I've been planning this post for a few months now. My initial plan was to make it my 100th post, using that milestone to review the things I've done to be best web developer I can be.
But the things I've been doing have led to some very satisfying events during my first month at my new job. So I feel the need to publish this post now in the hopes it will help other web devs, especially the beginning ones.
Both Christian Heilmann and John Resig have discussed these things before, and probably more elegantly than I'm about to discuss them here. But they should transcend to all developers so one more blog post about them won't hurt.
Simply put: write code every day.
About the new job
So I've always been a little concerned as to whether or not my JS skills are up-to-date and went into the new job with this concern. But a funny thing happened: I was able to do everything I was asked to do.
I'm not saying that the bugs were so easy to fix that a five-year old could fix them (they weren't), or that my ability to handle the refactor makes me the world's greatest web developer (it doesn't). I saying that I wasn't intimidated by these tasks because, as it turns out, my skills are better than I'm giving myself credit for.
Why are my skills better than I'm giving myself credit for?
I am 100% convinced that my ability to do the job is the direct result of a decision I made months ago to try and write at least one piece of web stack code a day. I missed some days during the weekends but I'm still writing code on a consistent basis.
I ended up writing lots of code…lots and lots and lots of code. Here's a recent snapshot of my GitHub commit map that proves it:
The blank days on the commit map (particularly those closest to the right) don't necessarily indicate that I didn't write code on those days. It may mean that I wrote code for my employer that shouldn't be committed to my personal GitHub repos…makes sense.
The blank weekend days mean that I took a break to have a life, which is awesome! We're still seeing that I wrote code pretty regularly and as a result of that, here's what happened when I got to Everyday Health:
- finding content inside a complex JSON API and loading it onto the page wasn't a problem for me.
- using jQuery for managing data and state instead of creating fancy fade-ins wasn't a problem for me.
- fixing cross-browser errors related to CSS transitions wasn't a problem for me.
- creating a responsive web site without Bootstrap or Foundation wasn't a problem for me.
You are a Web
As I was coding daily, I also had to solve some of the various problems that show up in web stack development. In fact, the bugs I worked on at Everyday Health were fixed by remembering how I solved these problems.
That's important because a big part of a web developer's job is solving problems. It's easily 70% of the job and, at the same time, is the most under-spoken part of it.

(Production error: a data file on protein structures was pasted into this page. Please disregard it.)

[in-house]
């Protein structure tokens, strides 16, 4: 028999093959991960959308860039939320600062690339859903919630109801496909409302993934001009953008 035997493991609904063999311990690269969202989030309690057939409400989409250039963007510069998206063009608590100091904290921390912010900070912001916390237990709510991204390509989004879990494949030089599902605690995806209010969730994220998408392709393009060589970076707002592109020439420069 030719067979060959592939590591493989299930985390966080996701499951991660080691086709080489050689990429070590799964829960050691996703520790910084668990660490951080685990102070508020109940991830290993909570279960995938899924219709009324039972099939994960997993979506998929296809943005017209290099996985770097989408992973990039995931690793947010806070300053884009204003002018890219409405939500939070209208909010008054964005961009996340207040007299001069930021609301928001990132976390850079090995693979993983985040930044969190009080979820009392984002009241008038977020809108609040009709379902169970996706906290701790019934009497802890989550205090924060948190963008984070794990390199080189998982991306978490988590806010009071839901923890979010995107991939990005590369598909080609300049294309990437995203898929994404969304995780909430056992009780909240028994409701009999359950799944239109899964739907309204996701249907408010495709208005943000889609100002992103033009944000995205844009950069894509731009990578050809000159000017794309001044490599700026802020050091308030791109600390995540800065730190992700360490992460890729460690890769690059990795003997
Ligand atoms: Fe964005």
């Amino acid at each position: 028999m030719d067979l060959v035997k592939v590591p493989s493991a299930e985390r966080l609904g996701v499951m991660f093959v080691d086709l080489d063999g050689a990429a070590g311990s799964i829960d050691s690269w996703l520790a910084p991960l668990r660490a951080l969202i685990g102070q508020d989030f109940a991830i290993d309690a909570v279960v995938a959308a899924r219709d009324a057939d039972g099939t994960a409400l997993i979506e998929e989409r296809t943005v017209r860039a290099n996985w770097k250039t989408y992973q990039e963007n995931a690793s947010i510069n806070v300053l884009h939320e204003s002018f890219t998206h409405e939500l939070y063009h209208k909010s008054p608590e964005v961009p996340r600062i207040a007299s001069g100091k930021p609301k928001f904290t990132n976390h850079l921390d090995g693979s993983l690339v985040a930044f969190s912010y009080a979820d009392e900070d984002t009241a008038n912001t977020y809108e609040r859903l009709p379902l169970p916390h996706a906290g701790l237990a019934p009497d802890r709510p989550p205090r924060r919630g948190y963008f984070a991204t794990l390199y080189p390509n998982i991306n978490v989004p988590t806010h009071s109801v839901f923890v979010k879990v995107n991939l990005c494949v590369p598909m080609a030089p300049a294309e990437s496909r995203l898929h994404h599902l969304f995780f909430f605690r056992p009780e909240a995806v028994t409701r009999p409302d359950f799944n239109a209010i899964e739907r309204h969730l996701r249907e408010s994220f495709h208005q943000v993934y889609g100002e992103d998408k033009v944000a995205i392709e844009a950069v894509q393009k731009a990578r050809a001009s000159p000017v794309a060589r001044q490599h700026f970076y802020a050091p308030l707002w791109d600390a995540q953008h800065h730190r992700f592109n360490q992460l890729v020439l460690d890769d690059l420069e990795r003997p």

It's an assumed skill-set for engineers of all types however…mechanical, electrical, etc. The railroads built across the continental United States in the 1800's wouldn't have come to be without engineers….someone had to solve the problem of laying flat tracks among the Rocky and Appalachian mountains.
Like those engineers, we web devs are also architects that build cool things with code, but our jobs require us to be engineers as we build the cool things. Like those engineers, it's our job to not only solve problems with the things we create, but we need to anticipate the problems before we start creating.
It's because of this that I'm a bit uncomfortable with the term “web developer” and think “web engineer” better describes our jobs. Writing code daily makes you a better engineers…the problem it took you eight hours solve today will teach how to solve it in 10 minutes tomorrow.
Where do you go from here?
You go and start coding. Here's how I suggest you do things:
Alex Sexton delivered the best statement ever for learning web development:
“The only way that I've found that I'm able to stay up to date is by creating. I follow a well-curated list of people on twitter, and read blogs and programming news sites, but when it comes down to it, the only time I'm ever really learning is when I'm doing.</p>
When I want to learn something, I'll just start a project with it, and along the way I'll figure out the other tools I need to be successful. After a few failed attempts, normally I can create something meaningful (that I usually throw away anyways) that allows me to understand core concepts and/or make quick uninformed jabs about things that I don't like or understand.”</em></blockquote>
In the past, I spent too much time trying to learn by reading lots of books, taking classes and attending conferences when I should have learned by doing. I spent the better part of the last year “doing” and am performing well at a job that I was nervous about at the start.
And it's all because I tried to write code every day.